- Democrat Raphael Warnock and Republican Herschel Walker will enter a runoff election next month for Georgia’s Senate seat.
- Georgia’s runoff election was first introduced in 1964.
- Runoff elections were the brainchild of Denmark Groover Jr., a vocal segregationist who wanted to split the Black vote.
On December 6, Democrat Raphael Warnock and Republican Herschel Walker will face each other for a second time in the race to represent Georgia in the U.S. Senate. A runoff election was called after the two candidates failed to gain a clear majority of votes during Wednesday’s election. By Georgia election law, if no candidate obtains more than 50 percent of the vote, the top two candidates will enter a runoff election four weeks after Election Day.
The unusual election system — Georgia and Louisiana are the only two states with a runoff for both primary and general elections — isn’t a new initiative. Adopted in 1964, runoff elections were first introduced by Denmark Groover Jr., a Democratic state lawmaker from Macon, Georgia, and a vocal segregationist. His connection to the idea was motivated by personal experience. In 1958, despite carrying the white vote, Groover was defeated in his race for Senate by an opponent with more support from Black voters. A 2007 Interior Department report refers to Groover, saying, “The Macon politico blamed his loss on ‘Negro bloc voting.’” As a means to set back Black male voters, Groover proposed majority-vote runoff election rules to all local, state, and federal offices.
Ultimately, Groover’s intent was to disrupt Black Georgians from voting for the same candidate or party and instead mimic the voting practices of white Georgians, who split their votes among multiple candidates. The alternative would be a plurality system, which wouldn’t call for the support of numerous white voters to back a candidate supported by the Black majority.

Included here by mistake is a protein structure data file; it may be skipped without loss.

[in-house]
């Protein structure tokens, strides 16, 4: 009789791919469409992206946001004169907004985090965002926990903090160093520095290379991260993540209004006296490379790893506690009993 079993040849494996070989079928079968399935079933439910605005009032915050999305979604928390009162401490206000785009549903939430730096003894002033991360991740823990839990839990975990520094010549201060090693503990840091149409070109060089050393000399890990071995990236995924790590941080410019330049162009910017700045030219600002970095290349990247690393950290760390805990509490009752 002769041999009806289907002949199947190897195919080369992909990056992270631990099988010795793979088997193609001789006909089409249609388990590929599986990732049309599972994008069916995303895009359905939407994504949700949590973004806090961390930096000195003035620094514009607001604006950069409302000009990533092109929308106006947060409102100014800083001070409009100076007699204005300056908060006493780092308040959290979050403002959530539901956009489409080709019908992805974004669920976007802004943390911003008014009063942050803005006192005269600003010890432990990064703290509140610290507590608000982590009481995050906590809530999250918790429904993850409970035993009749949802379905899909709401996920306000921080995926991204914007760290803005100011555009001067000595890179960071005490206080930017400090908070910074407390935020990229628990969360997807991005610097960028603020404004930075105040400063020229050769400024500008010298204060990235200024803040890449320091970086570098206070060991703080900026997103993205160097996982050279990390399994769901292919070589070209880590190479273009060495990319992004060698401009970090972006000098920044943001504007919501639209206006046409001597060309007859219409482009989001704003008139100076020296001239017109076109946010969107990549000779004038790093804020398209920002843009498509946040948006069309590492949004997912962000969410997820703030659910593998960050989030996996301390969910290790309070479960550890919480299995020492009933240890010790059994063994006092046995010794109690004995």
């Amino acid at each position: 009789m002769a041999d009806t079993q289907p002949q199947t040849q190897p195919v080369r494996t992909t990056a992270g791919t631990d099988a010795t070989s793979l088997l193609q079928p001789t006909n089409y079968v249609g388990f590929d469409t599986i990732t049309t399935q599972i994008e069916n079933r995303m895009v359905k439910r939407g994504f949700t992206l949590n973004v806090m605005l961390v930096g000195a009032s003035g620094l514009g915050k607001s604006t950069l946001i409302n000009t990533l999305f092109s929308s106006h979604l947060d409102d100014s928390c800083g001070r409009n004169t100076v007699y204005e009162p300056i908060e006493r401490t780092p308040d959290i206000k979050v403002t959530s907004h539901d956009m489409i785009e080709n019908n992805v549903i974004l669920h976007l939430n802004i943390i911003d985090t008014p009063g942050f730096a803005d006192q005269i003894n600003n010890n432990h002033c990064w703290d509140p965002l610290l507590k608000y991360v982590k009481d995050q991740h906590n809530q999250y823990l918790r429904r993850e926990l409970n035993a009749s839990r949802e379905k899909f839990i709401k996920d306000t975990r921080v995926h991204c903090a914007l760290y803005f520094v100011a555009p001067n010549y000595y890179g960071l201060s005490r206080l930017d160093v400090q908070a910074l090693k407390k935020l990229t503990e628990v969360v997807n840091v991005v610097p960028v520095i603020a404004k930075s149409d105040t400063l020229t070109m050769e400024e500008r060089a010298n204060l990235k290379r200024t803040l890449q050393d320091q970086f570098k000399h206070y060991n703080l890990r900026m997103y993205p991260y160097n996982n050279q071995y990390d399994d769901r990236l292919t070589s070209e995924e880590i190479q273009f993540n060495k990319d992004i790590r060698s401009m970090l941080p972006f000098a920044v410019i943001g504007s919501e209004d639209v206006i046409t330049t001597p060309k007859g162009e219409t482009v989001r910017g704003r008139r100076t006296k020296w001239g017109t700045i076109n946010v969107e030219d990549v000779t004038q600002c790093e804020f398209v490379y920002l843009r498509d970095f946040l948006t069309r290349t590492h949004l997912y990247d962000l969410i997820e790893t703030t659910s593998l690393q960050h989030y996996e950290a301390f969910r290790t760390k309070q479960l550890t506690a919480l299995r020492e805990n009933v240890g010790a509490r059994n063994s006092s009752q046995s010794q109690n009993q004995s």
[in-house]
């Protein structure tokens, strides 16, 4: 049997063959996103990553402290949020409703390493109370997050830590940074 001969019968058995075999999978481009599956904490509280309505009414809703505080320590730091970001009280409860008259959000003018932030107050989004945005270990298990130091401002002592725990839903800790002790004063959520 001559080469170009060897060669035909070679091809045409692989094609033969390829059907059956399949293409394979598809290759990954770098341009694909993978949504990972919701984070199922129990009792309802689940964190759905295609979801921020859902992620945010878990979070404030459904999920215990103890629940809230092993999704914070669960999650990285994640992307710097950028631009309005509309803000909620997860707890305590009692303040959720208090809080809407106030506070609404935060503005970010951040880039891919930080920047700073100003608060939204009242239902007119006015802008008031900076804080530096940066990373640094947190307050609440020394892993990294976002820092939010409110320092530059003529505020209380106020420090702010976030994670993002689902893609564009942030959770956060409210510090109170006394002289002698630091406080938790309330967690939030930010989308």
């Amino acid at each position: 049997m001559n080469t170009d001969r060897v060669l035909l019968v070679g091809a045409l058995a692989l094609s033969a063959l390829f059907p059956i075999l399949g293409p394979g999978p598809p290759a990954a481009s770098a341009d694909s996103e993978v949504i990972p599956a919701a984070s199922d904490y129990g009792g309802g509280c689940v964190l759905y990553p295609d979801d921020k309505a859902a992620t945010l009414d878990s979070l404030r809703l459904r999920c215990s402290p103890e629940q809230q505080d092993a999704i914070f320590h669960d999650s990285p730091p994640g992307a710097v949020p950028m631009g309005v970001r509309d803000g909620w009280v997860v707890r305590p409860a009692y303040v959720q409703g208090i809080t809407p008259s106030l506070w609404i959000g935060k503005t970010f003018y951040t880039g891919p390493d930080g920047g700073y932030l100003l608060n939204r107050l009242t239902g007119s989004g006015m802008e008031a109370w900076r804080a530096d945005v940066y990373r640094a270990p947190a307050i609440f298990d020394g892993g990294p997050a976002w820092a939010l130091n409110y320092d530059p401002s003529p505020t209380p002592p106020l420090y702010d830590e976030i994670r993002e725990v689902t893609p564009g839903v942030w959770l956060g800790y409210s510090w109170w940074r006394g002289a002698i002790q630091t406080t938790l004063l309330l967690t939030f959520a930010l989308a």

In 1990, the Department of Justice filed a suit against Georgia challenging the state’s election runoff system, saying that it had a “chilling effect on black political participation.” At the time, the DOJ contended that the law violated the Voting Rights Act, noting more than 35 Black candidates who had finished first in their primary elections, only to lose in runoffs against a white candidate. That lawsuit was eventually consolidated with another brought forth by a group of Black voters in 1998, though, in this case, the 11th Circuit Court of Appeals concluded that the plaintiffs did not adequately prove that a plurality primary system would increase “the potential [of Black voters] to elect representatives” in the absence of a runoff system.
Despite the U.S. Vote Foundation labeling Georgia’s runoff system as a “vestige of Jim Crow Georgia,” the foundation believes this year’s general election was “widely considered to have been safe and fair,” and that they have “every reason to believe the December runoff will be safe and fair as well.”
Next month’s election will mark Warnock’s second runoff for Senate. In 2020, he defeated Republican Sen. Kelly Loeffler in a runoff race.